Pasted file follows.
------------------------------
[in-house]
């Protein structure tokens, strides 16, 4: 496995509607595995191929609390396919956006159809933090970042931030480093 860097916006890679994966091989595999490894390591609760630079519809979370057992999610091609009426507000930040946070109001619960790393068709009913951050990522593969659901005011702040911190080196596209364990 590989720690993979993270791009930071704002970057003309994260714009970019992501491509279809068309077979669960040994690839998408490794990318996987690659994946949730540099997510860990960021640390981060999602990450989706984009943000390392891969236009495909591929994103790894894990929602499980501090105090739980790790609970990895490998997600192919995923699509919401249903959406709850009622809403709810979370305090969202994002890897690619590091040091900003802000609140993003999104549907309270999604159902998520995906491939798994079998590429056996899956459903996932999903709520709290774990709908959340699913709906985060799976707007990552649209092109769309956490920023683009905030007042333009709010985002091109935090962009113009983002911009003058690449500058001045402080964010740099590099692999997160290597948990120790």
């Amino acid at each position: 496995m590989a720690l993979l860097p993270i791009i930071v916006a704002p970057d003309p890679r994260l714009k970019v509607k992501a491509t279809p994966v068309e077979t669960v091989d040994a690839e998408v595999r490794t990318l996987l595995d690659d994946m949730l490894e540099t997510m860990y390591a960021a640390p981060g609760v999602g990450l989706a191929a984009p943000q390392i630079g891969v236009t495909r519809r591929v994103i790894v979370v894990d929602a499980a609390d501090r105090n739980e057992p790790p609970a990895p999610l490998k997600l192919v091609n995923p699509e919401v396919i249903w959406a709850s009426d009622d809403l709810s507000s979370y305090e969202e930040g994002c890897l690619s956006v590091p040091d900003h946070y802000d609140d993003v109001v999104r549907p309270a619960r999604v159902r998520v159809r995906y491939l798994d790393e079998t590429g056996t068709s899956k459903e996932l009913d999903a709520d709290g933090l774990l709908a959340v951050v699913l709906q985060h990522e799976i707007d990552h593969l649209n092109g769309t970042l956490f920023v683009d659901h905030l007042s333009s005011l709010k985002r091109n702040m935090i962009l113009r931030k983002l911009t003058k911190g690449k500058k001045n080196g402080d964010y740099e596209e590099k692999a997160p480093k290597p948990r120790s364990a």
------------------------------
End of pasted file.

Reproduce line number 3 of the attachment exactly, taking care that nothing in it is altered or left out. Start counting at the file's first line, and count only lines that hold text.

């Amino acid at each position: 496995m590989a720690l993979l860097p993270i791009i930071v916006a704002p970057d003309p890679r994260l714009k970019v509607k992501a491509t279809p994966v068309e077979t669960v091989d040994a690839e998408v595999r490794t990318l996987l595995d690659d994946m949730l490894e540099t997510m860990y390591a960021a640390p981060g609760v999602g990450l989706a191929a984009p943000q390392i630079g891969v236009t495909r519809r591929v994103i790894v979370v894990d929602a499980a609390d501090r105090n739980e057992p790790p609970a990895p999610l490998k997600l192919v091609n995923p699509e919401v396919i249903w959406a709850s009426d009622d809403l709810s507000s979370y305090e969202e930040g994002c890897l690619s956006v590091p040091d900003h946070y802000d609140d993003v109001v999104r549907p309270a619960r999604v159902r998520v159809r995906y491939l798994d790393e079998t590429g056996t068709s899956k459903e996932l009913d999903a709520d709290g933090l774990l709908a959340v951050v699913l709906q985060h990522e799976i707007d990552h593969l649209n092109g769309t970042l956490f920023v683009d659901h905030l007042s333009s005011l709010k985002r091109n702040m935090i962009l113009r931030k983002l911009t003058k911190g690449k500058k001045n080196g402080d964010y740099e596209e590099k692999a997160p480093k290597p948990r120790s364990a």